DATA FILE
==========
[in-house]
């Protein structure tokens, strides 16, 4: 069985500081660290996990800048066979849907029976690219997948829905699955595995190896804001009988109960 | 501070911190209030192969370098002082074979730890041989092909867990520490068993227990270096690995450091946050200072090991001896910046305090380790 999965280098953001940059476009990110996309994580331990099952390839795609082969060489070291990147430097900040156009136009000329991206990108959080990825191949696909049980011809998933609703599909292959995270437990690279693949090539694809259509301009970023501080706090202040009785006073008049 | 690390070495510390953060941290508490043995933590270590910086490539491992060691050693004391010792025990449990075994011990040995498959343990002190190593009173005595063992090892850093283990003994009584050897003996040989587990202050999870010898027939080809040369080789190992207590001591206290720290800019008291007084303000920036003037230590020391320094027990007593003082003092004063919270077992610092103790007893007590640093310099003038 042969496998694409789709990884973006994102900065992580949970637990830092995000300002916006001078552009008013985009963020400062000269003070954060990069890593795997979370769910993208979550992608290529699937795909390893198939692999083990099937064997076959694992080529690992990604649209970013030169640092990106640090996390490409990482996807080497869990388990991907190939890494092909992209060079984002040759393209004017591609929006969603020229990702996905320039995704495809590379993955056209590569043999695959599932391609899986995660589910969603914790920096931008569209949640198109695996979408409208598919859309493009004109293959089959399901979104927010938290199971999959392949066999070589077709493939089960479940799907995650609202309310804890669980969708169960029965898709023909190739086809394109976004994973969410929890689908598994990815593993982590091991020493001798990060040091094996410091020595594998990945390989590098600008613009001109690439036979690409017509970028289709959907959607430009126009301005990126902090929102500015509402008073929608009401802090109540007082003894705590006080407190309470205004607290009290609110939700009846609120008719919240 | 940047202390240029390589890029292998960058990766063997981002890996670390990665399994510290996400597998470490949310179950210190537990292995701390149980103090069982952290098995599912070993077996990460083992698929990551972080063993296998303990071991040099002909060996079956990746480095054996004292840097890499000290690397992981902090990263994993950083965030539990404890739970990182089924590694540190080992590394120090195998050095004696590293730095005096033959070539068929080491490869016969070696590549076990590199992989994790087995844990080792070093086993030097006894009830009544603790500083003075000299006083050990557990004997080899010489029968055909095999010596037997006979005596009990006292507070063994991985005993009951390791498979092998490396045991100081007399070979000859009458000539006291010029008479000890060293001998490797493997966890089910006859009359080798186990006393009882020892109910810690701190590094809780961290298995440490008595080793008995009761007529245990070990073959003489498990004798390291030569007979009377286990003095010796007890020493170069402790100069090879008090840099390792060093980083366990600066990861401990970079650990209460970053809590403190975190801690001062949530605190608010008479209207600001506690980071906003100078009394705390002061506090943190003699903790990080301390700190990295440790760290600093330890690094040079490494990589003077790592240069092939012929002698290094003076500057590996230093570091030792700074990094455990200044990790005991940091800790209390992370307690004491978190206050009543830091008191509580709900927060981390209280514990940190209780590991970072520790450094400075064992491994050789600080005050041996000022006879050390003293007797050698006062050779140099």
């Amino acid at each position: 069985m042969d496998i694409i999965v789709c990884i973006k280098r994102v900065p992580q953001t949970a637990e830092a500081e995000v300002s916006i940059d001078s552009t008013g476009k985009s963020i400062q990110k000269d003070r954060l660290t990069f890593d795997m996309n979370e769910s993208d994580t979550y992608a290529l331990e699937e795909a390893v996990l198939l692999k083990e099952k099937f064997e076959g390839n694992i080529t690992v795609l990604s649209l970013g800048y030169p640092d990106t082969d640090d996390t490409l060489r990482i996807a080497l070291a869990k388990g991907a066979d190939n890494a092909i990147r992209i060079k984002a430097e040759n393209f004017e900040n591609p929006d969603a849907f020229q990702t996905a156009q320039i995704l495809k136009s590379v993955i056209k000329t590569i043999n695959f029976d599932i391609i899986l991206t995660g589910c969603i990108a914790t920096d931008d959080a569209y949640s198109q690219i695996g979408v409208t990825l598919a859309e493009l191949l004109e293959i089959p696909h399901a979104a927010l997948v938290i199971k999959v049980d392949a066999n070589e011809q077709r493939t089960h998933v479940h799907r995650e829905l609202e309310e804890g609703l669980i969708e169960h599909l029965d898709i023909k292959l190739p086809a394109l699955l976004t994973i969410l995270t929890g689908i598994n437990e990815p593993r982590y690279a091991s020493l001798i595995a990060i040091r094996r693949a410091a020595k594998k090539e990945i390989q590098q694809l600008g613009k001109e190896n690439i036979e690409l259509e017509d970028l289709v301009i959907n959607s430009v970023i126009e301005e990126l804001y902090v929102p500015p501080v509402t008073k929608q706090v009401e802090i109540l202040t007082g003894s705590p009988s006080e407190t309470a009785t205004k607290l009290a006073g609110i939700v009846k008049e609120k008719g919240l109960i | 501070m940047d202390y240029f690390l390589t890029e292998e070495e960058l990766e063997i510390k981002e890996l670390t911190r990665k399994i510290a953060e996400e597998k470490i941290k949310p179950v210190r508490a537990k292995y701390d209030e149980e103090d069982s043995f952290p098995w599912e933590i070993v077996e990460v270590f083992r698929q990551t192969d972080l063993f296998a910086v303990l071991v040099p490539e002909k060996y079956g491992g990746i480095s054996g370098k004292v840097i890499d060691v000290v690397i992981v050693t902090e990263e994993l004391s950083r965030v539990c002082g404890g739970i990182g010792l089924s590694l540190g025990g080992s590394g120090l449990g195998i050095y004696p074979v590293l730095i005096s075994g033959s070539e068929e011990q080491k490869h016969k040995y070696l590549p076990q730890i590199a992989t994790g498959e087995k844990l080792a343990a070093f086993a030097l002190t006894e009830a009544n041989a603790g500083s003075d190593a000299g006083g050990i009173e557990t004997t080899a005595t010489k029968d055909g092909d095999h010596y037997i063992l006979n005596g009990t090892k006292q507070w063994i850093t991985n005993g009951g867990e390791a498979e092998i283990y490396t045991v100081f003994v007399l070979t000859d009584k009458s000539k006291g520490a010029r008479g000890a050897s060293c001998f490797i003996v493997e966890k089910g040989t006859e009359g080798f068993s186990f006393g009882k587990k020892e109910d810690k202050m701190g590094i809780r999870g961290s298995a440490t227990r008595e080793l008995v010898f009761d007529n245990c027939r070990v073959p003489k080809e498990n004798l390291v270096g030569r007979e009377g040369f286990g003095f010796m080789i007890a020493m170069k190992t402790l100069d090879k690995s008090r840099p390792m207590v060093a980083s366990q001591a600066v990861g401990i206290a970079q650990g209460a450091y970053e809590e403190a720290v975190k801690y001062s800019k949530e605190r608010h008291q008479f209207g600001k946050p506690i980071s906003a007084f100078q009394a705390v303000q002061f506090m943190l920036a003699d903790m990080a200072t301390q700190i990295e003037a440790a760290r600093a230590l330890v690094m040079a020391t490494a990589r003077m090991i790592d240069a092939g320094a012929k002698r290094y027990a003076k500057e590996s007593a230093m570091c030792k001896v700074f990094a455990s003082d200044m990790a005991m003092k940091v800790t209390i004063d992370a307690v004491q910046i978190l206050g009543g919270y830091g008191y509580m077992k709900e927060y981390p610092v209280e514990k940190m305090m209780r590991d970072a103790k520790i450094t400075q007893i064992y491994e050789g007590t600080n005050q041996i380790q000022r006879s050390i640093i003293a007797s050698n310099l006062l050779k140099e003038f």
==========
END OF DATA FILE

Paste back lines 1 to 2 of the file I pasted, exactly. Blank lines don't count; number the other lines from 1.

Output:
[in-house]
């Protein structure tokens, strides 16, 4: 069985500081660290996990800048066979849907029976690219997948829905699955595995190896804001009988109960 | 501070911190209030192969370098002082074979730890041989092909867990520490068993227990270096690995450091946050200072090991001896910046305090380790 999965280098953001940059476009990110996309994580331990099952390839795609082969060489070291990147430097900040156009136009000329991206990108959080990825191949696909049980011809998933609703599909292959995270437990690279693949090539694809259509301009970023501080706090202040009785006073008049 | 690390070495510390953060941290508490043995933590270590910086490539491992060691050693004391010792025990449990075994011990040995498959343990002190190593009173005595063992090892850093283990003994009584050897003996040989587990202050999870010898027939080809040369080789190992207590001591206290720290800019008291007084303000920036003037230590020391320094027990007593003082003092004063919270077992610092103790007893007590640093310099003038 042969496998694409789709990884973006994102900065992580949970637990830092995000300002916006001078552009008013985009963020400062000269003070954060990069890593795997979370769910993208979550992608290529699937795909390893198939692999083990099937064997076959694992080529690992990604649209970013030169640092990106640090996390490409990482996807080497869990388990991907190939890494092909992209060079984002040759393209004017591609929006969603020229990702996905320039995704495809590379993955056209590569043999695959599932391609899986995660589910969603914790920096931008569209949640198109695996979408409208598919859309493009004109293959089959399901979104927010938290199971999959392949066999070589077709493939089960479940799907995650609202309310804890669980969708169960029965898709023909190739086809394109976004994973969410929890689908598994990815593993982590091991020493001798990060040091094996410091020595594998990945390989590098600008613009001109690439036979690409017509970028289709959907959607430009126009301005990126902090929102500015509402008073929608009401802090109540007082003894705590006080407190309470205004607290009290609110939700009846609120008719919240 | 940047202390240029390589890029292998960058990766063997981002890996670390990665399994510290996400597998470490949310179950210190537990292995701390149980103090069982952290098995599912070993077996990460083992698929990551972080063993296998303990071991040099002909060996079956990746480095054996004292840097890499000290690397992981902090990263994993950083965030539990404890739970990182089924590694540190080992590394120090195998050095004696590293730095005096033959070539068929080491490869016969070696590549076990590199992989994790087995844990080792070093086993030097006894009830009544603790500083003075000299006083050990557990004997080899010489029968055909095999010596037997006979005596009990006292507070063994991985005993009951390791498979092998490396045991100081007399070979000859009458000539006291010029008479000890060293001998490797493997966890089910006859009359080798186990006393009882020892109910810690701190590094809780961290298995440490008595080793008995009761007529245990070990073959003489498990004798390291030569007979009377286990003095010796007890020493170069402790100069090879008090840099390792060093980083366990600066990861401990970079650990209460970053809590403190975190801690001062949530605190608010008479209207600001506690980071906003100078009394705390002061506090943190003699903790990080301390700190990295440790760290600093330890690094040079490494990589003077790592240069092939012929002698290094003076500057590996230093570091030792700074990094455990200044990790005991940091800790209390992370307690004491978190206050009543830091008191509580709900927060981390209280514990940190209780590991970072520790450094400075064992491994050789600080005050041996000022006879050390003293007797050698006062050779140099």